Nature (01.04.12) - Thursday, January 05, 2012
A trial of an experimental vaccine in rhesus monkeys found it
significantly reduced their risk of infection by simian
immunodeficiency virus, which is related to HIV. Some of the
immune responses for the SIV vaccine were the same observed in
the only HIV vaccine trial in humans to have shown even
partial protection against HIV infection.
Lead study author Dan Barouch, a virologist with Beth Israel
Deaconess Medical Center in Boston, and colleagues treated
groups of rhesus monkeys with several different two-stage
vaccines: a prime vaccine composed of a virus genetically
altered to contain SIV genes, followed half a year later with
a booster made up of another virus expressing the same genes.
Six months later, the team began exposing the monkeys to an
SIV strain different from the vaccine strain, and against
which monkeys have trouble mounting a strong immune response.
The team continued exposing the animals at one-week intervals,
and most vaccinated monkeys eventually contracted SIV.
The best at preventing infection was a vaccine consisting of a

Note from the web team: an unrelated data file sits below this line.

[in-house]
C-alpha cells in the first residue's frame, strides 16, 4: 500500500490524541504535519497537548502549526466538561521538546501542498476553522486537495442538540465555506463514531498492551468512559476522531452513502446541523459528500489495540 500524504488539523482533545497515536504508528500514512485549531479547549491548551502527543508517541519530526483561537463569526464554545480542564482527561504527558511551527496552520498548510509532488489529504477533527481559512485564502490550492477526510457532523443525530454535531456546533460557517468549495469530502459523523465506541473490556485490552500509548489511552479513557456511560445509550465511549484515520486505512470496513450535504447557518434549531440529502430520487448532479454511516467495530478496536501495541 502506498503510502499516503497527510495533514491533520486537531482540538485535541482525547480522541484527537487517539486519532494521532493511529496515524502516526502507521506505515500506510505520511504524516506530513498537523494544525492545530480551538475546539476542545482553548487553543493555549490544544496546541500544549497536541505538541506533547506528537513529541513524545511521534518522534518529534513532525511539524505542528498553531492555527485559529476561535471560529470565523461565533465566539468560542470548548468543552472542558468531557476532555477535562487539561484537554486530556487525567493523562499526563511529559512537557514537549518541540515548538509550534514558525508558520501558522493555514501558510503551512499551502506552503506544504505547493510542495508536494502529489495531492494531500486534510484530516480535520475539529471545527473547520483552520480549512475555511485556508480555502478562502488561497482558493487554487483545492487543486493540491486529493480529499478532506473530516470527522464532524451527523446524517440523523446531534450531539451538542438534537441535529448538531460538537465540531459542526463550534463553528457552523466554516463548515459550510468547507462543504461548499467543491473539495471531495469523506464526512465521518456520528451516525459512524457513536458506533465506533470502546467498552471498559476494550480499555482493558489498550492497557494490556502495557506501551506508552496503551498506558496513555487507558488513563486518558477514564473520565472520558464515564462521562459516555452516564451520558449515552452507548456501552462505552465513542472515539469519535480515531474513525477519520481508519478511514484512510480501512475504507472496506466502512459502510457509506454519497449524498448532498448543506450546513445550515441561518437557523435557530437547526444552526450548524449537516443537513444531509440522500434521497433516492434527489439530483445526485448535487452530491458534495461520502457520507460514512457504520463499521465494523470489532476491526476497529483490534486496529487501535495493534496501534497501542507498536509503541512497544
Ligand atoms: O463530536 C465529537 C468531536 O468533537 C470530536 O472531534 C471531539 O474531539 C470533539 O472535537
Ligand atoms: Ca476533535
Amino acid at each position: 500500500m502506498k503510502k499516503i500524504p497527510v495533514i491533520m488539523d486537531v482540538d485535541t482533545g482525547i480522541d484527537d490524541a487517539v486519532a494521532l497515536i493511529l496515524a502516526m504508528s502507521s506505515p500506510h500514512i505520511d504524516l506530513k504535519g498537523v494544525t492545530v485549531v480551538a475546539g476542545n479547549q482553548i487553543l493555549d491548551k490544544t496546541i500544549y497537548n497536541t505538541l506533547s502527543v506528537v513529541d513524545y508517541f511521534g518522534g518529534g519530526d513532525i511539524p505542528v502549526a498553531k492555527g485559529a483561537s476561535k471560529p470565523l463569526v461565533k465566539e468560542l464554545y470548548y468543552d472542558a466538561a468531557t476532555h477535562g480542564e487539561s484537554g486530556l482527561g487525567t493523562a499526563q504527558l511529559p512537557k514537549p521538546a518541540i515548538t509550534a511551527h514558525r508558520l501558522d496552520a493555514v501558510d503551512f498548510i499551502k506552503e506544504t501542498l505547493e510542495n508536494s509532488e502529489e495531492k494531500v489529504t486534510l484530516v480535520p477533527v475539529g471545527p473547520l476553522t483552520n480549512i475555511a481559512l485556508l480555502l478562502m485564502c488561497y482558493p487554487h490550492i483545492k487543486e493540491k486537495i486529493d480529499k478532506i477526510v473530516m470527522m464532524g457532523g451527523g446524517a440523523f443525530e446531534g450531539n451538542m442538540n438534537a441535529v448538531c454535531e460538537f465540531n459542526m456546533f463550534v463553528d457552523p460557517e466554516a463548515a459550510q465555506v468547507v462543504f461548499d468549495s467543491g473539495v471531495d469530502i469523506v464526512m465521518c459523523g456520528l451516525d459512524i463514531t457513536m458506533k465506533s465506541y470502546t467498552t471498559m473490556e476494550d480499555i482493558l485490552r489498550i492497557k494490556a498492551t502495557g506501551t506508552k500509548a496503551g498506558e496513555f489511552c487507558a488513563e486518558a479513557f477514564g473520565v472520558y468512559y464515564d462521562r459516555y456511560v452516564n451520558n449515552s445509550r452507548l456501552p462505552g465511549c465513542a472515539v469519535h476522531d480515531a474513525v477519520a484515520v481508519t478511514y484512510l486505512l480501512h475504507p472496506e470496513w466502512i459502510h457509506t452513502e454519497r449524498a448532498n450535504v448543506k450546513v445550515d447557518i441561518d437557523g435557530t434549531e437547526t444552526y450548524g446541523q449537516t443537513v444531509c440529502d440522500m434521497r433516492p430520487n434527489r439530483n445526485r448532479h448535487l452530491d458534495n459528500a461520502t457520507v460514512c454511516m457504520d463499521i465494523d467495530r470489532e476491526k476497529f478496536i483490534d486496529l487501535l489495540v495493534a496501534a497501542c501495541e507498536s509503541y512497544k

prime using modified adenovirus, and a booster using modified
poxvirus. Three-quarters of non-vaccinated monkeys developed
SIV infection after just one exposure, compared with 12
percent of those that received the best vaccine. The
researchers calculated this vaccine reduced a monkey's chance
of contracting SIV after a single exposure by more than 80
Animals that produced high levels of antibodies that attach to
the envelope protein that surrounds the virus were the most
protected against SIV. Different immune responses against the
envelope and the SIV protein called "Gag" were found in
infected animals that kept viral levels low.
The study, "Vaccine Protection Against Acquisition of
Neutralization-Resistant SIV Challenges in Rhesus Monkeys,"
was published ahead of the print edition of Nature